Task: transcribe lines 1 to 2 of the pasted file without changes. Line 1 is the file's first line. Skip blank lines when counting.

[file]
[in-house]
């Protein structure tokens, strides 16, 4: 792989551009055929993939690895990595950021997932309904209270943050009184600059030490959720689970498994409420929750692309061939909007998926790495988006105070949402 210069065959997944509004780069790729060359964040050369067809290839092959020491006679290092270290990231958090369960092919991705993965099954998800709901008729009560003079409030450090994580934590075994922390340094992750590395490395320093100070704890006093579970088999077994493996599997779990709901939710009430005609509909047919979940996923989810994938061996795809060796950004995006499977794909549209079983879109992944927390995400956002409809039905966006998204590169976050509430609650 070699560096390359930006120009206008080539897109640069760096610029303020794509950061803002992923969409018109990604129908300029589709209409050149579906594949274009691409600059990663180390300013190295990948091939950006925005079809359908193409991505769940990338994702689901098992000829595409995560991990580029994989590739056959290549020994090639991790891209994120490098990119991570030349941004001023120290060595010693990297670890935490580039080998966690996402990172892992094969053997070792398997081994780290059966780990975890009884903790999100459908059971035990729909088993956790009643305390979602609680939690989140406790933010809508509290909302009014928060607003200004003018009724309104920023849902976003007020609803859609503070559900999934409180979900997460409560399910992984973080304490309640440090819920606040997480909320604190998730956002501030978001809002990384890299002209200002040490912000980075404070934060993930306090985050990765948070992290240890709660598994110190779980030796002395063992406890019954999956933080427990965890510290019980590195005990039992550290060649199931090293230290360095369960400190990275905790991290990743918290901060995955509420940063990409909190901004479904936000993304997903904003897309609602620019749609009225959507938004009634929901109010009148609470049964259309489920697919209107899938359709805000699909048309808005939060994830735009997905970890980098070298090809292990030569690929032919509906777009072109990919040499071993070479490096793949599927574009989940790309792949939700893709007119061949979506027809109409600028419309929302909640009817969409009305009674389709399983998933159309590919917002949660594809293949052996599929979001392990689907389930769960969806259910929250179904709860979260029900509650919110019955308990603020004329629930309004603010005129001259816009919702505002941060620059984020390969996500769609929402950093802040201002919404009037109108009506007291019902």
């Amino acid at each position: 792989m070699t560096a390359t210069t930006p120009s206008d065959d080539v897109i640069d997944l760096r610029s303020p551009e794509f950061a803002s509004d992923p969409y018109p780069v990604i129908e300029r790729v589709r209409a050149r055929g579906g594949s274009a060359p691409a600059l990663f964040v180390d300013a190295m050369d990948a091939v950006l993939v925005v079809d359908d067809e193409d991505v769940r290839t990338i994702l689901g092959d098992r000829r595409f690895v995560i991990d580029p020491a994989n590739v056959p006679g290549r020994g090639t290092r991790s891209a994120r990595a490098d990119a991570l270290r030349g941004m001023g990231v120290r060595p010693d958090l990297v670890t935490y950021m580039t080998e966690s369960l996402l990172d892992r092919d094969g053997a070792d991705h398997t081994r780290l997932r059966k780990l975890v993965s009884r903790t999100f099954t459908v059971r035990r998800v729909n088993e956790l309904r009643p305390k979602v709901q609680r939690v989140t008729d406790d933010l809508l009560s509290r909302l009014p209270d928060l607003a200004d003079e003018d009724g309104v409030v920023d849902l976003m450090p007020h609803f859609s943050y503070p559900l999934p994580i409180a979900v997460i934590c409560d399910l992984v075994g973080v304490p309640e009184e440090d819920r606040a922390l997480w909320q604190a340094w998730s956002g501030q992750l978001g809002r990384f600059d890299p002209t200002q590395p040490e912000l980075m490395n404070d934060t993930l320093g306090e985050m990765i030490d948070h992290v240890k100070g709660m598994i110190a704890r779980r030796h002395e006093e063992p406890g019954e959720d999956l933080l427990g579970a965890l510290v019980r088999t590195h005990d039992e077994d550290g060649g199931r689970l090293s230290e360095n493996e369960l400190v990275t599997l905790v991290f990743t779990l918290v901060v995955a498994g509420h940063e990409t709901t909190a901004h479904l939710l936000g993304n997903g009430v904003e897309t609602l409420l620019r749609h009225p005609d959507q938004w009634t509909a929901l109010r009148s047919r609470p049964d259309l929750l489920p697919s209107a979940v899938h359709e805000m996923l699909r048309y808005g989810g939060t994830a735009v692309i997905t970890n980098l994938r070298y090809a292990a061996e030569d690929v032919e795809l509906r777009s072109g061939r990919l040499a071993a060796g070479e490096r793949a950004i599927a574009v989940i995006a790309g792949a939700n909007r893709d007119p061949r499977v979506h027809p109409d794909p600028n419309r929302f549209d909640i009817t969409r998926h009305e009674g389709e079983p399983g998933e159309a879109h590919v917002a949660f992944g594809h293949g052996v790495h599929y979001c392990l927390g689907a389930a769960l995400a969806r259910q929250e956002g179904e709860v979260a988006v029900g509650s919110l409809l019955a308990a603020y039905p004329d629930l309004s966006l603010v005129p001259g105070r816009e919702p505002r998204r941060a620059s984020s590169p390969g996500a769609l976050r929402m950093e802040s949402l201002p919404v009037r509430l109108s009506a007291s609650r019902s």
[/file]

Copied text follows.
[in-house]
């Protein structure tokens, strides 16, 4: 792989551009055929993939690895990595950021997932309904209270943050009184600059030490959720689970498994409420929750692309061939909007998926790495988006105070949402 210069065959997944509004780069790729060359964040050369067809290839092959020491006679290092270290990231958090369960092919991705993965099954998800709901008729009560003079409030450090994580934590075994922390340094992750590395490395320093100070704890006093579970088999077994493996599997779990709901939710009430005609509909047919979940996923989810994938061996795809060796950004995006499977794909549209079983879109992944927390995400956002409809039905966006998204590169976050509430609650 070699560096390359930006120009206008080539897109640069760096610029303020794509950061803002992923969409018109990604129908300029589709209409050149579906594949274009691409600059990663180390300013190295990948091939950006925005079809359908193409991505769940990338994702689901098992000829595409995560991990580029994989590739056959290549020994090639991790891209994120490098990119991570030349941004001023120290060595010693990297670890935490580039080998966690996402990172892992094969053997070792398997081994780290059966780990975890009884903790999100459908059971035990729909088993956790009643305390979602609680939690989140406790933010809508509290909302009014928060607003200004003018009724309104920023849902976003007020609803859609503070559900999934409180979900997460409560399910992984973080304490309640440090819920606040997480909320604190998730956002501030978001809002990384890299002209200002040490912000980075404070934060993930306090985050990765948070992290240890709660598994110190779980030796002395063992406890019954999956933080427990965890510290019980590195005990039992550290060649199931090293230290360095369960400190990275905790991290990743918290901060995955509420940063990409909190901004479904936000993304997903904003897309609602620019749609009225959507938004009634929901109010009148609470049964259309489920697919209107899938359709805000699909048309808005939060994830735009997905970890980098070298090809292990030569690929032919509906777009072109990919040499071993070479490096793949599927574009989940790309792949939700893709007119061949979506027809109409600028419309929302909640009817969409009305009674389709399983998933159309590919917002949660594809293949052996599929979001392990689907389930769960969806259910929250179904709860979260029900509650919110019955308990603020004329629930309004603010005129001259816009919702505002941060620059984020390969996500769609929402950093802040201002919404009037109108009506007291019902």